It wasn’t long ago when we listened for decisions rendered by the Supreme Court of the United States with hope that the court’s rulings would reflect justice for all, and a jurisprudence imbued with compassion and concern for the greater good.
This hope now seems misplaced, if not quaint, in light of last week’s Supreme Court ruling on West Virginia v. Environmental Protection Agency.
Bowing to political interests who are beholden to backing from the fossil fuel industry, by rendering this retrograde decision the court abrogated any semblance of impartiality in the fight against climate change.
The court’s ruling on West Virginia v. Environmental Protection Agency restricts the authority of the EPA and other governmental agencies to limit carbon emissions in a “generational shifting way” unless Congress votes explicitly to support such action. This means that Congressional action is now needed to undo what the Supreme Court did, and to restore the government’s authority to enact and enforce regulations designed to reduce carbon emissions.
Even though the EPA hasn’t been doing all that it could to reduce carbon emissions, as mandated under the Obama-era Clean Power Plan, the court’s ruling still represents a paradigm shift by reducing how effective and powerful the government can be going forward in its fight against climate change. This and other recent decisions by the Supreme Court drives a point home that has become increasingly clear in recent times: The burden to be good stewards of the environment, and to care for the most vulnerable members of our society, falls increasingly to every individual, household, community and state. Never in our lifetimes has the well-being of the nation rested so heavily, and palpably, on our collective shoulders.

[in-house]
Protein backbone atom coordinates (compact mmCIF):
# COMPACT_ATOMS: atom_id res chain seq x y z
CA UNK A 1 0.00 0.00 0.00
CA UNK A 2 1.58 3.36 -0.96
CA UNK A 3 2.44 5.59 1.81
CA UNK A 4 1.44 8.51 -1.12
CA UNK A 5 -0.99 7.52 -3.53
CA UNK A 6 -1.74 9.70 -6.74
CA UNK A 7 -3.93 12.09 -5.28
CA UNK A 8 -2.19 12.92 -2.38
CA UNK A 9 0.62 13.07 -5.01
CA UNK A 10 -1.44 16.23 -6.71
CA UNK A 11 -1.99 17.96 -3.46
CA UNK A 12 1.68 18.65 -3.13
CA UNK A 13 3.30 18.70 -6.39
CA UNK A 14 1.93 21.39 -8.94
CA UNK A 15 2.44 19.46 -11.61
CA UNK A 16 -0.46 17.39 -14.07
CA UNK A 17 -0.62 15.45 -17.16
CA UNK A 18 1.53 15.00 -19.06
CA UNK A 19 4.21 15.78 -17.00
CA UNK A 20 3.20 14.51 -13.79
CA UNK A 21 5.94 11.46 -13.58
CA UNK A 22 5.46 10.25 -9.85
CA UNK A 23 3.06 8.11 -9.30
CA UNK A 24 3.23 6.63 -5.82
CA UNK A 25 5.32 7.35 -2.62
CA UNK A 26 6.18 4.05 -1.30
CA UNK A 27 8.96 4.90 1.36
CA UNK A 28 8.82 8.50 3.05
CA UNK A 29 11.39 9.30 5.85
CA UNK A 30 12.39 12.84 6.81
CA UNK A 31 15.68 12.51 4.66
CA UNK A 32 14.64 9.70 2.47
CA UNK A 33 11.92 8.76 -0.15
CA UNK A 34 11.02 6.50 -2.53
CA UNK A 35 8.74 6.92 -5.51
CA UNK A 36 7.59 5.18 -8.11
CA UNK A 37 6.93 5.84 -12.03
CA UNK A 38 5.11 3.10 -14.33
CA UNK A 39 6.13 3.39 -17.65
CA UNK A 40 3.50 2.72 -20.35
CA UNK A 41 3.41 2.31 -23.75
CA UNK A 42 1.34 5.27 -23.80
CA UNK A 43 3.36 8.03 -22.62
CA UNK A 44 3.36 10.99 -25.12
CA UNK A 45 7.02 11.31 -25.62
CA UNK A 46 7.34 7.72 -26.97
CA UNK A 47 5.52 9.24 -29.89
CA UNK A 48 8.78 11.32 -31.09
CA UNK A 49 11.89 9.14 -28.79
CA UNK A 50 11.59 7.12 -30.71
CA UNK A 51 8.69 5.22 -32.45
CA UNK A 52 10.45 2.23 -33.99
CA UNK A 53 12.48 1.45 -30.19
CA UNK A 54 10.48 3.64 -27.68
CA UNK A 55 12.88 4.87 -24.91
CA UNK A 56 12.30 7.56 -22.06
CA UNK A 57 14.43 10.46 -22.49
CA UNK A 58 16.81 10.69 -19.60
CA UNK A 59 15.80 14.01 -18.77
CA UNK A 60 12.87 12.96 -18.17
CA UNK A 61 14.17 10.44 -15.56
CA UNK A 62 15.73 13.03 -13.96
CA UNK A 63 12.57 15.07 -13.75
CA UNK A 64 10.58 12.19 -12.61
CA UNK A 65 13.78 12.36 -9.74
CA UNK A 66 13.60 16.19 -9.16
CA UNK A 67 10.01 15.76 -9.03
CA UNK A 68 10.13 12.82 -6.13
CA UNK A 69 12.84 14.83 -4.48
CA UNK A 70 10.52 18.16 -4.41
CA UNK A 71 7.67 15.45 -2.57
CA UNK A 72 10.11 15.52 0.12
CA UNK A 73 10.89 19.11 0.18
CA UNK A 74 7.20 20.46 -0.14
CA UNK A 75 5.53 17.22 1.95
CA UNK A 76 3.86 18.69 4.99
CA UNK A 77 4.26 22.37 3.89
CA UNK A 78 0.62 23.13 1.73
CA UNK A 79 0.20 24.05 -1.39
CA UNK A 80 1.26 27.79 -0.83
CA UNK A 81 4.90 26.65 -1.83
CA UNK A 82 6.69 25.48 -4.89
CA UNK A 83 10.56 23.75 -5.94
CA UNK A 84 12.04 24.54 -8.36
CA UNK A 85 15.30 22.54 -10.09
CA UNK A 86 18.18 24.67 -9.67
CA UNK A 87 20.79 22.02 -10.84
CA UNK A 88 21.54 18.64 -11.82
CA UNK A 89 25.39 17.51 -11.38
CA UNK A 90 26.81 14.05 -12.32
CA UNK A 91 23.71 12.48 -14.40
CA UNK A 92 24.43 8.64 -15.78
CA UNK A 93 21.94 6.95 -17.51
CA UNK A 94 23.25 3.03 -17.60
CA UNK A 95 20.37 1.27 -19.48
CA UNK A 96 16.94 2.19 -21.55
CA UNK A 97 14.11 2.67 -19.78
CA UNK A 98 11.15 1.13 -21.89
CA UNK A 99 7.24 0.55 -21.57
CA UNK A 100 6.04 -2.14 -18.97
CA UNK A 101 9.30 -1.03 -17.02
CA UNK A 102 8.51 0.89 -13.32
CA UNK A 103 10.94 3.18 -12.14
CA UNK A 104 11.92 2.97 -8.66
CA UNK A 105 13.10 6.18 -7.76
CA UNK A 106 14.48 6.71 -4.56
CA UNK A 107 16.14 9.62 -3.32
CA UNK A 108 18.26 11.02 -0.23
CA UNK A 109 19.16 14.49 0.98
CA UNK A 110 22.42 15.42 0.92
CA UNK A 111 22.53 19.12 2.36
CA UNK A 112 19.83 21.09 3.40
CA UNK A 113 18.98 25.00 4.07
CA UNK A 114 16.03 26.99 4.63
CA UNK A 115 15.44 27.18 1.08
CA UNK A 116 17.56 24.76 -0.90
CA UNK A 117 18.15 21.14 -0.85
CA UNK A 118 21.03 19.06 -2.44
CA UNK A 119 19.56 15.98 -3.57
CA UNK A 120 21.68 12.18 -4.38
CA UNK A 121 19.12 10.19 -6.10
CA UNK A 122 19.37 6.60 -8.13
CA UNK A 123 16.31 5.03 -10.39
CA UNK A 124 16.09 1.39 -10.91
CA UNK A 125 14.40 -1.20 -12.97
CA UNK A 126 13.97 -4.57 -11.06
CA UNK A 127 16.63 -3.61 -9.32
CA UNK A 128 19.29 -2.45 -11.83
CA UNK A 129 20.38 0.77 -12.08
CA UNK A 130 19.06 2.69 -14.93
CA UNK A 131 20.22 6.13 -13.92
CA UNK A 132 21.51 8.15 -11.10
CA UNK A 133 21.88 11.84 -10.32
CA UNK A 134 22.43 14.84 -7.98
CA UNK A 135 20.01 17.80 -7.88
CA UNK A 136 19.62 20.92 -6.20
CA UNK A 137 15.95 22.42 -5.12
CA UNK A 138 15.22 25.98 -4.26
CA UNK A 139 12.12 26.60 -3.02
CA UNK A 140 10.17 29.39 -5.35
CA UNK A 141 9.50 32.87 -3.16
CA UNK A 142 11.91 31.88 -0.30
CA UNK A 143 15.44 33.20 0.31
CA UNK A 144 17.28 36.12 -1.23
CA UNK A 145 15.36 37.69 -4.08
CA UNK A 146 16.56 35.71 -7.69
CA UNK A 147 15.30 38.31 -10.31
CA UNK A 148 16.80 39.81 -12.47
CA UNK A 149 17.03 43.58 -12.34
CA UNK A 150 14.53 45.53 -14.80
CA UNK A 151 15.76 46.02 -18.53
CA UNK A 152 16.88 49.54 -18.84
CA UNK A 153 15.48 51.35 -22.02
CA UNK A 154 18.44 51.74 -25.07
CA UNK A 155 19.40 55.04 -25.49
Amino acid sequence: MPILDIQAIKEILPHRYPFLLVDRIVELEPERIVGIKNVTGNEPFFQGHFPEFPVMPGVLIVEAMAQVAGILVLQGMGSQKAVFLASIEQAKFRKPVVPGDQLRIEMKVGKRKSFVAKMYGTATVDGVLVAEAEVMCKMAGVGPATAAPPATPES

The overriding existential question that each of us now has to answer can be found in the often cited call to action that President John F. Kennedy shared during his 1961 inaugural address: “Ask not what your country can do for you–ask what you can do for your country.” Although Kennedy’s call to action was intended to inspire a sense of national engagement, rather than to highlight the U.S. government’s failure to meet its obligations toward its citizens and the planet, it is eerily prescient in light of where our country stands today.
Earth will soon cross the rubicon beyond which there is no turning back in the advance of climate change. At this critical juncture in the history of the planet, We The People are the bulwark against a rapidly warming climate.
We now represent the last, best hope in our fight against climate change. The existential question that we face is: What are we going to do about it?
Michael J. Caduto,